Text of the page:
President Donald Trump’s second attempt to nominate an Army secretary failed on Friday when his pick, Tennessee state Sen. Mark Green, withdrew from consideration amid increasingly fierce backlash to his controversial comments about the LGBT community, Muslims and evolution.
“It is with deep regret today I am withdrawing my nomination to be the secretary of the Army,” he said in a statement. “Unfortunately, due to false and misleading attacks against me, this nomination has become a distraction.”
Unfortunately due to false and misleading attacks against me, this nomination has become a distraction.
Mark Green, Army Secretary nominee
Green, a former flight surgeon who treated Iraqi dictator Saddam Hussein after his capture by American troops, faced strong opposition from civil rights groups for his anti-LGBT statements and legislative record, and from Muslim-American groups, who said he had made Islamophobic comments.
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Green was a stark contrast to the person he would have been replacing, President Barack Obama’s appointee Eric Fanning, who was the first openly gay Army secretary.
Trump’s original pick to lead the Army, New York billionaire Vincent Viola, withdrew after citing difficulty disentangling from his businesses.
If Trump had hoped for an easy confirmation, Green might not have been the best choice. A very conservative lawmaker who until recently had plans to run for governor, Green came with a long history of speeches at churches and political events documented on the internet.
Among the ones that were dug up by journalists and groups that opposed him were speeches where he said that “transgender is a disease,” and asserted that looking at Victoria’s Secret catalogues is “one step away from God, and it’s one step closer to Saddam Hussein.” He also called evolution “a bad argument” and referred to a “Muslim horde” and the “assault of Islam” in speaking about the history of the Ottoman empire.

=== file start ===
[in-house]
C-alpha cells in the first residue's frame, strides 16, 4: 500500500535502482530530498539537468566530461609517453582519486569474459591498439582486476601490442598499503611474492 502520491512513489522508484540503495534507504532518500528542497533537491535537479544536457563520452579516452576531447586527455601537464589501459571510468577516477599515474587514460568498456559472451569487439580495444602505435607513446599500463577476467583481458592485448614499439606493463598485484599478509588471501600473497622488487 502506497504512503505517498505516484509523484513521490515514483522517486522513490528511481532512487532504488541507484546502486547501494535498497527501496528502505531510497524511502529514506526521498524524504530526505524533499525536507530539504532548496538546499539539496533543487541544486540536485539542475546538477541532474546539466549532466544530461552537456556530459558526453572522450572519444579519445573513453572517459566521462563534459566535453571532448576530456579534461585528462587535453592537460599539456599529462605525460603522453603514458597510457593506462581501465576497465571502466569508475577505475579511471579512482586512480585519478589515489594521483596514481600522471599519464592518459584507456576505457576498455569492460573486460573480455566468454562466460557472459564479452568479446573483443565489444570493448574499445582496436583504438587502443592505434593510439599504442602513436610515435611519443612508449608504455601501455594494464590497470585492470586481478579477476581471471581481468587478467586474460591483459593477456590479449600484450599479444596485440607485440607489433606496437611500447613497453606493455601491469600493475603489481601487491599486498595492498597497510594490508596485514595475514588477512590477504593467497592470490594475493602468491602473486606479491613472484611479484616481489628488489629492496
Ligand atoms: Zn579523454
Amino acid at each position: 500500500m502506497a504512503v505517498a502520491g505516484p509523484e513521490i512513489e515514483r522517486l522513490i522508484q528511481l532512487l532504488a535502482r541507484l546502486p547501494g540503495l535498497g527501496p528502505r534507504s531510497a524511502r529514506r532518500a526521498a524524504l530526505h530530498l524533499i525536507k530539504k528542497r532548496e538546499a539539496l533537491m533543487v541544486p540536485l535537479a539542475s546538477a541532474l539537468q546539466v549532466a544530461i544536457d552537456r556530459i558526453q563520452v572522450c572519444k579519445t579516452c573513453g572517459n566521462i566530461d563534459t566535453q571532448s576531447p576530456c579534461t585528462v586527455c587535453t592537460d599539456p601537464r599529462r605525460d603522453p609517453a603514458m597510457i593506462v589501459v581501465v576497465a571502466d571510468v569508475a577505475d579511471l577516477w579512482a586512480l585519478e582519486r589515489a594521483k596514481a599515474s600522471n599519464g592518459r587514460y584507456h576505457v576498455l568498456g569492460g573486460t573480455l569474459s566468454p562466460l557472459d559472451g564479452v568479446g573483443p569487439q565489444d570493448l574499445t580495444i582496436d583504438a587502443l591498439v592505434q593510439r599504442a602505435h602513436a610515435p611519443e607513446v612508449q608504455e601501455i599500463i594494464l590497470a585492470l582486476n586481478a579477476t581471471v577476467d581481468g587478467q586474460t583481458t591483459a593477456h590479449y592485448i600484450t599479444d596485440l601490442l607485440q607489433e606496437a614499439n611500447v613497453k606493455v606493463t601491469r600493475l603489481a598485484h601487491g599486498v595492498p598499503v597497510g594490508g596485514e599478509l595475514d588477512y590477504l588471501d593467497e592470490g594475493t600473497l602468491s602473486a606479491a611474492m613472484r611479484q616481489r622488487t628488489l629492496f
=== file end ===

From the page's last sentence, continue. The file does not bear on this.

Green said he had been unfairly targeted for his Christian faith.
“Tragically, my life of public service and my Christian beliefs have been mischaracterized and attacked by a few on the other side of the aisle for political gain,” he said in his statement.
Groups that had opposed him celebrated the withdrawal.
“Mark Green’s dangerous views and hateful comments are disqualifying for any public servant, let alone someone wishing to serve as secretary of the Army,” said Chad Griffin, president of the Human Rights Campaign. “His nomination was a clear indication of Donald Trump’s lack of judgment and failure to be a president for all Americans.”
Green’s nomination drew immediate backlash from Democrats, and even some Republicans. His support was lukewarm at best, and few in Washington showed an appetite to defend his controversial comments.
“He was the wrong choice to serve as secretary, and should not have been nominated in the first place,” said Senate Minority Leader Chuck Schumer, D-N.Y.
Three months into Trump’s presidency, in which he promised to prioritize the military, his Defense Department still doesn’t have a confirmed service secretary. His choice to lead the U.S. Navy, Philip Bilden, also dropped out, citing difficulties meeting ethics requirements. The Trump administration has yet to nominate a replacement. The president’s choice to lead the Air Force, former New Mexico Rep. Heather Wilson, is slated for a confirmation vote in the Senate next week.
Green, a West Point graduate who wrote a book about the night he spent with Saddam Hussein after U.S. troops captured the Iraqi dictator, was elected to the Tennessee state Senate in 2012.